Open Access Highly Accessed Methodology article

Identification of single nucleotide polymorphisms from the transcriptome of an organism with a whole genome duplication

Kris A Christensen14*, Joseph P Brunelli24, Matthew J Lambert34, Jenefer DeKoning34, Ruth B Phillips34 and Gary H Thorgaard24

Author Affiliations

1 School of Molecular Biosciences, Washington State University, Pullman WA 99164-4660, USA

2 School of Biological Sciences, Washington State University, Pullman WA 99164-4236, USA

3 School of Biological Sciences, Washington State University, Vancouver, 14204 NE Salmon Creek Ave, Vancouver WA 98686-9600, USA

4 Center for Reproductive Biology, Washington State University, Pullman WA 99164-7520, USA

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BMC Bioinformatics 2013, 14:325  doi:10.1186/1471-2105-14-325

Published: 16 November 2013



The common ancestor of salmonid fishes, including rainbow trout (Oncorhynchus mykiss), experienced a whole genome duplication between 20 and 100 million years ago, and many of the duplicated genes have been retained in the trout genome. This retention complicates efforts to detect allelic variation in salmonid fishes. Specifically, single nucleotide polymorphism (SNP) detection is problematic because nucleotide variation can be found between the duplicate copies (paralogs) of a gene as well as between alleles.


We present a method of differentiating between allelic and paralogous (gene copy) sequence variants, allowing identification of SNPs in organisms with multiple copies of a gene or set of genes. The basic strategy is to: 1) identify windows of unique cDNA sequences with homology to each other, 2) compare these unique cDNAs if they are not shared between individuals (i.e. the cDNA is homozygous in one individual and homozygous for another cDNA in the other individual), and 3) give a “SNP score” value between zero and one to each candidate sequence variant based on six criteria. Using this strategy we were able to detect about seven thousand potential SNPs from the transcriptomes of several clonal lines of rainbow trout. When directly compared to a pre-validated set of SNPs in polyploid wheat, we were also able to estimate the false-positive rate of this strategy as 0 to 28% depending on parameters used.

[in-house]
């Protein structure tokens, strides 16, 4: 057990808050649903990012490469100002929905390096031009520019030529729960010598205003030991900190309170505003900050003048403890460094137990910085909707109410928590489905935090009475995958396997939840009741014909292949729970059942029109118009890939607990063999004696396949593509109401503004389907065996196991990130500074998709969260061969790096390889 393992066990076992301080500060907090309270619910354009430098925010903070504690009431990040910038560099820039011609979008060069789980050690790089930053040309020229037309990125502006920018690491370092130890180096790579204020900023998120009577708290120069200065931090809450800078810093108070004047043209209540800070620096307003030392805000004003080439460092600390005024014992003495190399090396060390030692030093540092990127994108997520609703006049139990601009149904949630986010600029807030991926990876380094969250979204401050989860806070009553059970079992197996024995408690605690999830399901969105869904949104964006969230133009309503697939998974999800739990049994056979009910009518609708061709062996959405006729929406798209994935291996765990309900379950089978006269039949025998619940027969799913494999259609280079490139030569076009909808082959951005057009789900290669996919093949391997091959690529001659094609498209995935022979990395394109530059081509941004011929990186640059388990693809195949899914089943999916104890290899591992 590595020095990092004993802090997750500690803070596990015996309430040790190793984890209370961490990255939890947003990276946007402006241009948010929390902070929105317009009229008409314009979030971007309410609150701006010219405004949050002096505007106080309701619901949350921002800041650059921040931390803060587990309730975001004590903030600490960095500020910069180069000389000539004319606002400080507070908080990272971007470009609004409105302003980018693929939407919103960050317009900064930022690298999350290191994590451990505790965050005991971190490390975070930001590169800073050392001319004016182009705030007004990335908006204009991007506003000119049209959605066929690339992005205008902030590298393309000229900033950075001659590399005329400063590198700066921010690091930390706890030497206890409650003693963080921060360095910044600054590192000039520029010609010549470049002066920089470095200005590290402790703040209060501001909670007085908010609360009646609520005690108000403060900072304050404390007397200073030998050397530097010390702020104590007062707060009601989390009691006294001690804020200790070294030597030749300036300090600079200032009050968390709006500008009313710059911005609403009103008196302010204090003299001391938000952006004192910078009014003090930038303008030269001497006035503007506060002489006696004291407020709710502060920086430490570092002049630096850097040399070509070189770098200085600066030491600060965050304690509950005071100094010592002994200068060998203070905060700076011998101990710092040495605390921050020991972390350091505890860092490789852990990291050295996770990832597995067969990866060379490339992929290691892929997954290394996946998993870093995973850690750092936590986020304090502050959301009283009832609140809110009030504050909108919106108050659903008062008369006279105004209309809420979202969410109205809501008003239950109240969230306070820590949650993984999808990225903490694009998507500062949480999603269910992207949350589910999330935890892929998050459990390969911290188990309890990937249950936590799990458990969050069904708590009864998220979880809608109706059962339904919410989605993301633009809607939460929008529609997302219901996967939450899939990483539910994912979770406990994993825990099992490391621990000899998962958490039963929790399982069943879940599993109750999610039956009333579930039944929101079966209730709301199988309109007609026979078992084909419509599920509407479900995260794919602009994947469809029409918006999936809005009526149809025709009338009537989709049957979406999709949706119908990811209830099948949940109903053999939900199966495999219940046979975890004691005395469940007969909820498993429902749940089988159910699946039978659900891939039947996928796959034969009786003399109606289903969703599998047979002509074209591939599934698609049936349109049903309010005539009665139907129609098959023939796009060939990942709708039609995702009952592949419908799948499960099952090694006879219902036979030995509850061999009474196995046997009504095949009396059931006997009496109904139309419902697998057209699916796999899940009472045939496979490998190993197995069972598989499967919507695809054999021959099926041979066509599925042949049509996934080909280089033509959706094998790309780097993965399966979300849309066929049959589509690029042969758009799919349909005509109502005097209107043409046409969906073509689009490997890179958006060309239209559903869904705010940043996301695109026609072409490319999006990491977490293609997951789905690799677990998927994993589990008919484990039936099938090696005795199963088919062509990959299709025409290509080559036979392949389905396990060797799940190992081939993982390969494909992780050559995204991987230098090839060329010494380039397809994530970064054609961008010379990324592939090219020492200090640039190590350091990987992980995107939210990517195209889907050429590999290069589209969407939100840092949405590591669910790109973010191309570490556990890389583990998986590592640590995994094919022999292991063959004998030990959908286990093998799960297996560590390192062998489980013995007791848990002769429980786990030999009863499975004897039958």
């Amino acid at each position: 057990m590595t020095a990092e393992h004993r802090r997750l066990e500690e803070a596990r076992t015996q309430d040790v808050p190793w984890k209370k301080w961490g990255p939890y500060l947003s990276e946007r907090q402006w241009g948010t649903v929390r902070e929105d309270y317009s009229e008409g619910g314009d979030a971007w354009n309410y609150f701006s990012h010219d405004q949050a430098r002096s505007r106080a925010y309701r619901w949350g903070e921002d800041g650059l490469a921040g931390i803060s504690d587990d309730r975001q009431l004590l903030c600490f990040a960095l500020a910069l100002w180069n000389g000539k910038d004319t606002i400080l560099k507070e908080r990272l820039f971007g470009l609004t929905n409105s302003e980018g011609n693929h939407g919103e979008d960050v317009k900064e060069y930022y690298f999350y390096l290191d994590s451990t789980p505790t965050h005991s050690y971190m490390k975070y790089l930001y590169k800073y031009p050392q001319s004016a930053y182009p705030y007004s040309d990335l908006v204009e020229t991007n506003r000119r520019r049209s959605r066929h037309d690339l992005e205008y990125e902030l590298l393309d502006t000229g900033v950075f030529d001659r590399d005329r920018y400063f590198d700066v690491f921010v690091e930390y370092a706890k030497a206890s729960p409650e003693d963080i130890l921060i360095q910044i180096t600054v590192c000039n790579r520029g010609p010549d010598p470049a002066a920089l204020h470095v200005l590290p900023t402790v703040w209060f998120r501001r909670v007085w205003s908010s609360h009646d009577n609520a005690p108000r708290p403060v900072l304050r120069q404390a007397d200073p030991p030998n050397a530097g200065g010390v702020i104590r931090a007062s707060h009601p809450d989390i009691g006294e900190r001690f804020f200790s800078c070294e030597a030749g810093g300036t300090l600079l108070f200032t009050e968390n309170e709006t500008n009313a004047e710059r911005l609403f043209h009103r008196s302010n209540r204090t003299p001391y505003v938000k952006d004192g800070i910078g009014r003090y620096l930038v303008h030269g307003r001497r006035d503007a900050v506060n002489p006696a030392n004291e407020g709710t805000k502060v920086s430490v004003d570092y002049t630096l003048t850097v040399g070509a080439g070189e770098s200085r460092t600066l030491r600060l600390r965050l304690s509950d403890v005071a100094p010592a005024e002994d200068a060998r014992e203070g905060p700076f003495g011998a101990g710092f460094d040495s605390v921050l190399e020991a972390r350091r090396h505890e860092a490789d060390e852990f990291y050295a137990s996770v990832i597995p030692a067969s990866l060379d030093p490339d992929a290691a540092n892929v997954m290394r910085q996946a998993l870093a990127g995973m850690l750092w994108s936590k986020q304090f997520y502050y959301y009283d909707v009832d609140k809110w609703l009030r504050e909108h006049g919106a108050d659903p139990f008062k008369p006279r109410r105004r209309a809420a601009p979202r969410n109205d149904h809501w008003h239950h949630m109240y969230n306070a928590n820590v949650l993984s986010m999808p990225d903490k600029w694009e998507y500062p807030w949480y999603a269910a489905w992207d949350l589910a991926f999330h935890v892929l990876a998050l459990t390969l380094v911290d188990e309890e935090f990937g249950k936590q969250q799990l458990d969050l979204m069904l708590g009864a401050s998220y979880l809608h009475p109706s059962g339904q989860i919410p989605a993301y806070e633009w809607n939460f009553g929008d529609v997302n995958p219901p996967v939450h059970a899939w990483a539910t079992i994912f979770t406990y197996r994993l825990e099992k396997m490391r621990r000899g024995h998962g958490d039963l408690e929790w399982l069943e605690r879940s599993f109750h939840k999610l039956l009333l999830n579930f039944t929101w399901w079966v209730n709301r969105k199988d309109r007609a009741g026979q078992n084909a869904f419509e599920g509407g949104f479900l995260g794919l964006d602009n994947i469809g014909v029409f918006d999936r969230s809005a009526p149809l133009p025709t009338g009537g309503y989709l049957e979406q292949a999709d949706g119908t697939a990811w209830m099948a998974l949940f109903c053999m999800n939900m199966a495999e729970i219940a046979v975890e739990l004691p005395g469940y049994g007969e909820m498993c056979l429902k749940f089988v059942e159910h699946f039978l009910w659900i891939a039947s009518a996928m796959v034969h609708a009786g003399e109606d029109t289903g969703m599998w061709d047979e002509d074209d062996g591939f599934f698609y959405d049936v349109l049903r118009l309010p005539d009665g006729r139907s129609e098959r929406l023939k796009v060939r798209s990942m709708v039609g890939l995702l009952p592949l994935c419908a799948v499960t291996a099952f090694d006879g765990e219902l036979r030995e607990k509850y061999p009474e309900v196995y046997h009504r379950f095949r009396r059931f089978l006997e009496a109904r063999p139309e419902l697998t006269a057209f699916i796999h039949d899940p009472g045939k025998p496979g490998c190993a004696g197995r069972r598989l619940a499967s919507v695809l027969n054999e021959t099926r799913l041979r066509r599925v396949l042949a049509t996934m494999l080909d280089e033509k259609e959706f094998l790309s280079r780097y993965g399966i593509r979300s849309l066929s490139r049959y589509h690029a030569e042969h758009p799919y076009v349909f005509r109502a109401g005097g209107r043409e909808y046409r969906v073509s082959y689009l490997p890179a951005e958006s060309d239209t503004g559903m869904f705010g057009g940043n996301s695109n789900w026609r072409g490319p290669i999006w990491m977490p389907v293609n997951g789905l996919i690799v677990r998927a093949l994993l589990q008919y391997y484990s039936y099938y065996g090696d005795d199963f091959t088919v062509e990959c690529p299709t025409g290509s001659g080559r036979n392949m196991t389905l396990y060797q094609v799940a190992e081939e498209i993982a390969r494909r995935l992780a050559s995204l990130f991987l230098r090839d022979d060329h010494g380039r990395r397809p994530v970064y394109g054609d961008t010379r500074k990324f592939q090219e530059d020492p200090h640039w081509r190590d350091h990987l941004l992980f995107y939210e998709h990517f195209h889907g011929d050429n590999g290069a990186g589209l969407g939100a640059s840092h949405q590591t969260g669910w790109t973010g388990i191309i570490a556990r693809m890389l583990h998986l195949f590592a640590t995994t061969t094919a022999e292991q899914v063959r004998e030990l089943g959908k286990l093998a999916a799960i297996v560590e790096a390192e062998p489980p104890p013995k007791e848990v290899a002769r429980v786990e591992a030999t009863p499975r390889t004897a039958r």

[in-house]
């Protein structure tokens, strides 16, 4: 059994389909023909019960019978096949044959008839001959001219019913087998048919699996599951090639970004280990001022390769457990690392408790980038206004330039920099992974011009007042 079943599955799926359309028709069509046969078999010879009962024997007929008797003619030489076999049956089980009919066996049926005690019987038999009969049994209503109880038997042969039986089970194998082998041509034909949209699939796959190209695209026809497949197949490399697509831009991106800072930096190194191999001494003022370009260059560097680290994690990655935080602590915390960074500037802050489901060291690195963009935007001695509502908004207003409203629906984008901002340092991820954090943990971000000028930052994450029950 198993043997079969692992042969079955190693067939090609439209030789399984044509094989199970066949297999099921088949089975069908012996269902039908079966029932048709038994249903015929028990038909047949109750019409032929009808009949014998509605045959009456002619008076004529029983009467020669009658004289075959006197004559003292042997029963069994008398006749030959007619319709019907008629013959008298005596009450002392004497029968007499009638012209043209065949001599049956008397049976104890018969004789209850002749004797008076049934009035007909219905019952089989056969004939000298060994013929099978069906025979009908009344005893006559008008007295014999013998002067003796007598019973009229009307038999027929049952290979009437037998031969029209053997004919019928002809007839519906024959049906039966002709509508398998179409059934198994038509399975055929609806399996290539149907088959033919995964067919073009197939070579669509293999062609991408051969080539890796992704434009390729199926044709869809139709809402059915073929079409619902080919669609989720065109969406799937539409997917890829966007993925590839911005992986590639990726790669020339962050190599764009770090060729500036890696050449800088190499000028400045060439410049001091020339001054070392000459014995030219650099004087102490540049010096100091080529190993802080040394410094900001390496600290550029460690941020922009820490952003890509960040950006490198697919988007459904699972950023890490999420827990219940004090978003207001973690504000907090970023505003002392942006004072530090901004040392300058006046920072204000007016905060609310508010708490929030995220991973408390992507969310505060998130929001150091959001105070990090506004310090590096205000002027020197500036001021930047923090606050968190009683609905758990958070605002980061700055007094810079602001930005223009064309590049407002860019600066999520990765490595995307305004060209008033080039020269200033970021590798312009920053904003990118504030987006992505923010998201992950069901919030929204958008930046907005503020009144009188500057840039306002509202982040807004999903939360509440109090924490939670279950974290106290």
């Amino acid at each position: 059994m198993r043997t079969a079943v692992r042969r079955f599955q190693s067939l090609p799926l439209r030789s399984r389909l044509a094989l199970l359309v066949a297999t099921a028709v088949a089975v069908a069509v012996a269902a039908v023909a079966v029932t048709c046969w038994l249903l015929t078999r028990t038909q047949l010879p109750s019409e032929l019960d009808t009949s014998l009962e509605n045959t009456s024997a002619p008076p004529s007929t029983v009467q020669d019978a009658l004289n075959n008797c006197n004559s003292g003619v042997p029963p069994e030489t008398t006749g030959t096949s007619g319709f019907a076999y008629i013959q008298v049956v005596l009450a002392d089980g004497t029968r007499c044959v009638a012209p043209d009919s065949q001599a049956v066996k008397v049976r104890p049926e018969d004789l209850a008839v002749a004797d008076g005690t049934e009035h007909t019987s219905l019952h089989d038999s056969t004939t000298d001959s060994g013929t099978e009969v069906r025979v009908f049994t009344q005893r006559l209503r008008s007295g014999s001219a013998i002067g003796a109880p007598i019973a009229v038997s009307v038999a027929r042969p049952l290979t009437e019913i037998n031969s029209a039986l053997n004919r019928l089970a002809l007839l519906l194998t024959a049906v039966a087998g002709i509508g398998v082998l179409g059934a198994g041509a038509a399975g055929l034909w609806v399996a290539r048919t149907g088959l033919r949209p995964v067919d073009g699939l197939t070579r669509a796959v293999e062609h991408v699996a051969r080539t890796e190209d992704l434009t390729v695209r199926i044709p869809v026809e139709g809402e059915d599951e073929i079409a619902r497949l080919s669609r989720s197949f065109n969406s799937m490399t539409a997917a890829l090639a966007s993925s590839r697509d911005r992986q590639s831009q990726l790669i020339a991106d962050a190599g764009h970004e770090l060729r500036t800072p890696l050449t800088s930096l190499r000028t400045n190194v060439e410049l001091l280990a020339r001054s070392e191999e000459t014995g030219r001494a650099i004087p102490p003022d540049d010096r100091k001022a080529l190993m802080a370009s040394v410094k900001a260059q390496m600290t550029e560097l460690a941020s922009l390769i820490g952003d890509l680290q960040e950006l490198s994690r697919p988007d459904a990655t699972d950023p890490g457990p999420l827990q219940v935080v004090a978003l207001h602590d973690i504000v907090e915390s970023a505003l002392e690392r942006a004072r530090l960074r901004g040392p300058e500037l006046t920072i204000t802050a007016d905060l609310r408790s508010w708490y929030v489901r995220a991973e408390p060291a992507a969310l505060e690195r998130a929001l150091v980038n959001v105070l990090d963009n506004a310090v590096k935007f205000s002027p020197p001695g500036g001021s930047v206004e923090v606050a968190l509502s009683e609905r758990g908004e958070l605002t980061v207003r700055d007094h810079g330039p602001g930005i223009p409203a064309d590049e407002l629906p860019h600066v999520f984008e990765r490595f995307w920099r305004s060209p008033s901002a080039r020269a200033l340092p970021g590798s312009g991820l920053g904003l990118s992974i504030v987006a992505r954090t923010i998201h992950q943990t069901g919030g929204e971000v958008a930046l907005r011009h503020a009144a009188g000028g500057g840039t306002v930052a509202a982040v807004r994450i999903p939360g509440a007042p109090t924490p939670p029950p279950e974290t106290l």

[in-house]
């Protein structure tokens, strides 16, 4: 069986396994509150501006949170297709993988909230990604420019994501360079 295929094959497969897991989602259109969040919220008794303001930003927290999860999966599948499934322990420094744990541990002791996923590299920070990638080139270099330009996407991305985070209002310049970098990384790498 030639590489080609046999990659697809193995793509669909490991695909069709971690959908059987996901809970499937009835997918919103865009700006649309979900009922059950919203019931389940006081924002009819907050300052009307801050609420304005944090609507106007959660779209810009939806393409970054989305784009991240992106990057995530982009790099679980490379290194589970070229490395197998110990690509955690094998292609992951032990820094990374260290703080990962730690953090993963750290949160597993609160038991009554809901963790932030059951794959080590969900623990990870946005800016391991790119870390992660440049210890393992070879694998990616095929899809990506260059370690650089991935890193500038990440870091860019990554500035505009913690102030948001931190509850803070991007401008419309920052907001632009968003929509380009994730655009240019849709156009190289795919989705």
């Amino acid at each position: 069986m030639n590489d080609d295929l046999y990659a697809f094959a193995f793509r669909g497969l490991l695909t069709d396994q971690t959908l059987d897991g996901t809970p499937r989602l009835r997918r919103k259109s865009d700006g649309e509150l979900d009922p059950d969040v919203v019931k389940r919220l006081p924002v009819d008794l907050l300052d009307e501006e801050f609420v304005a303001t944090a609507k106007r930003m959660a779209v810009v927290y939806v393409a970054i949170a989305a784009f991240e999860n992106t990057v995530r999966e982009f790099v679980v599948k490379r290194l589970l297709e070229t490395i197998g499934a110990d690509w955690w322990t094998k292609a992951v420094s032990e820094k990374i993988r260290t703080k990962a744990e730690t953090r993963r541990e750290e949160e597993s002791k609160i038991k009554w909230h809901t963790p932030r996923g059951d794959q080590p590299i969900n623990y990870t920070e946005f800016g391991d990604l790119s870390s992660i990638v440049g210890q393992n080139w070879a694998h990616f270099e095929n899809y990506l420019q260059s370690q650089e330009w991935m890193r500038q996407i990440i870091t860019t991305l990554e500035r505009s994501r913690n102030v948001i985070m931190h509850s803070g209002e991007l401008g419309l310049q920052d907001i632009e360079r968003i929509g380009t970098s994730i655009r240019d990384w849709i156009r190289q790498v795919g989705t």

This strategy has an advantage over traditional techniques of SNP identification because another dimension of sequencing information is utilized. This method is especially well suited for identifying SNPs in polyploids, both outbred and inbred, but would tend to be conservative for diploid organisms.

SNP; Polyploid; Rainbow trout; Genome duplication